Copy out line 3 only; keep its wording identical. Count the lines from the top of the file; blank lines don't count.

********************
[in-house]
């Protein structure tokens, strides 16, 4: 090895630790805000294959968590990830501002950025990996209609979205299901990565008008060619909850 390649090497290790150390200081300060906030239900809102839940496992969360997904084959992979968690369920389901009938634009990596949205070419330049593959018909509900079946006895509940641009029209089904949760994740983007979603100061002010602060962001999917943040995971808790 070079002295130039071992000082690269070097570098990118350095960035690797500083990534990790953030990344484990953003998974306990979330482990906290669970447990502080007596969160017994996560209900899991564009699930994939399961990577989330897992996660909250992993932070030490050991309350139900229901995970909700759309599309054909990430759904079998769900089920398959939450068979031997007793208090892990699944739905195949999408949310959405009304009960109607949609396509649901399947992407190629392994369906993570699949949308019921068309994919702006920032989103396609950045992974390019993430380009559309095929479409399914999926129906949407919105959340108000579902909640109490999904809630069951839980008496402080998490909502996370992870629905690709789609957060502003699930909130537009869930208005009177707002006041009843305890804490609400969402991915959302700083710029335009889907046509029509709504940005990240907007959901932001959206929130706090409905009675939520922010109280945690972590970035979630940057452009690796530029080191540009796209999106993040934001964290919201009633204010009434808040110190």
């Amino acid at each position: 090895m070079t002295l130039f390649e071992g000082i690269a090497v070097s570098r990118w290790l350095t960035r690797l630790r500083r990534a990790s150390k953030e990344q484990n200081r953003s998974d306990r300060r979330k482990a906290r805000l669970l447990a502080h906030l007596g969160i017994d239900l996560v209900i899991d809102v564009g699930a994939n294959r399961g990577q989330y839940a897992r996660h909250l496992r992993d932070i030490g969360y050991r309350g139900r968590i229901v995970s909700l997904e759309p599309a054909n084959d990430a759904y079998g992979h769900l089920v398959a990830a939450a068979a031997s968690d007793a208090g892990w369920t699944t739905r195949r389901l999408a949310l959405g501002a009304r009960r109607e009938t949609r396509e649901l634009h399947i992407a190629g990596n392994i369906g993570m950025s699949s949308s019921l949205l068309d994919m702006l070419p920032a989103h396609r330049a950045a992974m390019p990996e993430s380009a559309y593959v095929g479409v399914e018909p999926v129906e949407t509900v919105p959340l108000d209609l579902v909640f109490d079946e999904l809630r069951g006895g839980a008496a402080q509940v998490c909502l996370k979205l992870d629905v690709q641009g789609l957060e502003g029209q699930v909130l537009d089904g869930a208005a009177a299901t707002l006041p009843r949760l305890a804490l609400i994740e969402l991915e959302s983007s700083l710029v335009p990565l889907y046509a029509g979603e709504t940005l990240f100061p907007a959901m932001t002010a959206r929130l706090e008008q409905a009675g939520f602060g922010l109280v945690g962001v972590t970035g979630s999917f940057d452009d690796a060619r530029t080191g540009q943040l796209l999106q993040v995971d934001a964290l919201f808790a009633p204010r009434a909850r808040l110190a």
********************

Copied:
């Amino acid at each position: 090895m070079t002295l130039f390649e071992g000082i690269a090497v070097s570098r990118w290790l350095t960035r690797l630790r500083r990534a990790s150390k953030e990344q484990n200081r953003s998974d306990r300060r979330k482990a906290r805000l669970l447990a502080h906030l007596g969160i017994d239900l996560v209900i899991d809102v564009g699930a994939n294959r399961g990577q989330y839940a897992r996660h909250l496992r992993d932070i030490g969360y050991r309350g139900r968590i229901v995970s909700l997904e759309p599309a054909n084959d990430a759904y079998g992979h769900l089920v398959a990830a939450a068979a031997s968690d007793a208090g892990w369920t699944t739905r195949r389901l999408a949310l959405g501002a009304r009960r109607e009938t949609r396509e649901l634009h399947i992407a190629g990596n392994i369906g993570m950025s699949s949308s019921l949205l068309d994919m702006l070419p920032a989103h396609r330049a950045a992974m390019p990996e993430s380009a559309y593959v095929g479409v399914e018909p999926v129906e949407t509900v919105p959340l108000d209609l579902v909640f109490d079946e999904l809630r069951g006895g839980a008496a402080q509940v998490c909502l996370k979205l992870d629905v690709q641009g789609l957060e502003g029209q699930v909130l537009d089904g869930a208005a009177a299901t707002l006041p009843r949760l305890a804490l609400i994740e969402l991915e959302s983007s700083l710029v335009p990565l889907y046509a029509g979603e709504t940005l990240f100061p907007a959901m932001t002010a959206r929130l706090e008008q409905a009675g939520f602060g922010l109280v945690g962001v972590t970035g979630s999917f940057d452009d690796a060619r530029t080191g540009q943040l796209l999106q993040v995971d934001a964290l919201f808790a009633p204010r009434a909850r808040l110190a």